Israeli official fights to keep kids in school amid Covid restrictions

i24NEWS

3 min read
Anti-Covid vaccine activists protest outside a school as children go to class in Jerusalem, on December 29, 2021.
Olivier Fitoussi/Flash90Anti-Covid vaccine activists protest outside a school as children go to class in Jerusalem, on December 29, 2021.

'When you decide to break that frame of education... it has a serious effect on our children and teenagers'

Israeli officials are speaking out against the latest measures taken by the government to curb Covid infections, which include reimposed restrictions on classroom attendance among schools.

On Monday, the Constitution, Law, and Justice Committee of Israel's parliament (Knesset) approved temporary regulations amid a surge of the omicron Covid variant.

In response, Knesset member and chair of the Education, Culture, and Sport Committee Sharren Haskel explained to i24NEWS that such restrictions as having a “serious effect” on the students.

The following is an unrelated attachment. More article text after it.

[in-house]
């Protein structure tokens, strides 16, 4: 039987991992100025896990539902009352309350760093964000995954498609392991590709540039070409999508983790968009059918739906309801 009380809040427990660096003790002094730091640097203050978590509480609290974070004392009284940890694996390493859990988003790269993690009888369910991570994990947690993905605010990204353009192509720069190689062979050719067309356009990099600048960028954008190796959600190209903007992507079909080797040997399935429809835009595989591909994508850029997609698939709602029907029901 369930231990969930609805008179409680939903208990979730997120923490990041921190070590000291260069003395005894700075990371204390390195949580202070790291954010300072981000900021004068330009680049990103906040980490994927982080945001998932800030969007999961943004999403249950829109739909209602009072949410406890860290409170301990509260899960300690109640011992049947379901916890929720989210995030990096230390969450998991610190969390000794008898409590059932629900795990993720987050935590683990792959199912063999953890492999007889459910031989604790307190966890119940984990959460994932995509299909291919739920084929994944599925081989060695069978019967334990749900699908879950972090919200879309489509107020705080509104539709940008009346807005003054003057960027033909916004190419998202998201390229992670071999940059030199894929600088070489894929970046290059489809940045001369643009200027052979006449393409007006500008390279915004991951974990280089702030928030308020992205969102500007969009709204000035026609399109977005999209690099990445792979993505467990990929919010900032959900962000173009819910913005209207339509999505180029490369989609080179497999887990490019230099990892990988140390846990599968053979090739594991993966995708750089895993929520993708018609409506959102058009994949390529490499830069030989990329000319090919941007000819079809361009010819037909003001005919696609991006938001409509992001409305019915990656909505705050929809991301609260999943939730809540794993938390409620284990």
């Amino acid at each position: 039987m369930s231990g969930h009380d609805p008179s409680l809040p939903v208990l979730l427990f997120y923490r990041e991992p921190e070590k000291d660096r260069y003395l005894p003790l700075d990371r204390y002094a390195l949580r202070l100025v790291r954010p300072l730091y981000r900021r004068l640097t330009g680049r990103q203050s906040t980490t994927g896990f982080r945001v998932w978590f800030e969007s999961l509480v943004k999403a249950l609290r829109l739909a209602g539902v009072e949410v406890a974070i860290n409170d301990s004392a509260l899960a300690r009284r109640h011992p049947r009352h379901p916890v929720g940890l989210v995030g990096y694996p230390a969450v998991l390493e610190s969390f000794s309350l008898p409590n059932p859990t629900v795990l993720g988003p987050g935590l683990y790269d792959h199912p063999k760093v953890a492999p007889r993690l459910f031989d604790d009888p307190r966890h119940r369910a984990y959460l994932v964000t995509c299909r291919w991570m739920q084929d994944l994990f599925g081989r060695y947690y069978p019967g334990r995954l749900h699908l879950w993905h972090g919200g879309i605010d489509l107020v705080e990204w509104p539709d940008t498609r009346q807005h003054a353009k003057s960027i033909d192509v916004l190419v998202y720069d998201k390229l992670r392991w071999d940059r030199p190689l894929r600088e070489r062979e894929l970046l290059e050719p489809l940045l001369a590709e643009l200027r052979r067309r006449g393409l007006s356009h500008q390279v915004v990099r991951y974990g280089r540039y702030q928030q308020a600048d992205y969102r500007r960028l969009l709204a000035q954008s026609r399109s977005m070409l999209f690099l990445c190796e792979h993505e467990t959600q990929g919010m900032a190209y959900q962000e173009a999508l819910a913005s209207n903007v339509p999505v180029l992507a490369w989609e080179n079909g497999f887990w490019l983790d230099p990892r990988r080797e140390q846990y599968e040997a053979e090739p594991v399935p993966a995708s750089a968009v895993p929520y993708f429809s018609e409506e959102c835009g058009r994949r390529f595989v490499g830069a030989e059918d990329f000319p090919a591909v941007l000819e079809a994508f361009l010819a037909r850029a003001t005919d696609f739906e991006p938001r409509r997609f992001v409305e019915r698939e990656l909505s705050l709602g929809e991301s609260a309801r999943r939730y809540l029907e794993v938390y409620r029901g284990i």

Schools in parts of the country, categorized as red or orange with medium-to-high infection rates, will not be allowed to hold in-person classes in grades 7 to 12 unless the vaccination rate of the class is 70 percent or higher.

Grades 1 through 6 in such zones are also required to impose a "limited contact" system to minimize physical interactions between students in the classroom. 

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“We’ve seen in the past two years are children were studying from home on Zoom for almost a year and a half,” Haskel said.

“The toll that they suffered, the backlashes… There’s been a recent increase in violence… sexual harassment, and attacks in schools by teenagers.”

She continued to detail to i24NEWS that her committee has some of Israel’s most experienced psychiatrists from some of the country’s most prominent mental health institutions.

“They’re saying something so concerning. Teenagers and children are waiting to be hospitalized in the mental health sections, waiting to get treatments for problems like depression, anger management, anorexia, anxiety, and so many more issues.”

“When you decide to break that frame of education, a daily routine of social encounters and studying… it has a serious effect on our children and teenagers,” she said.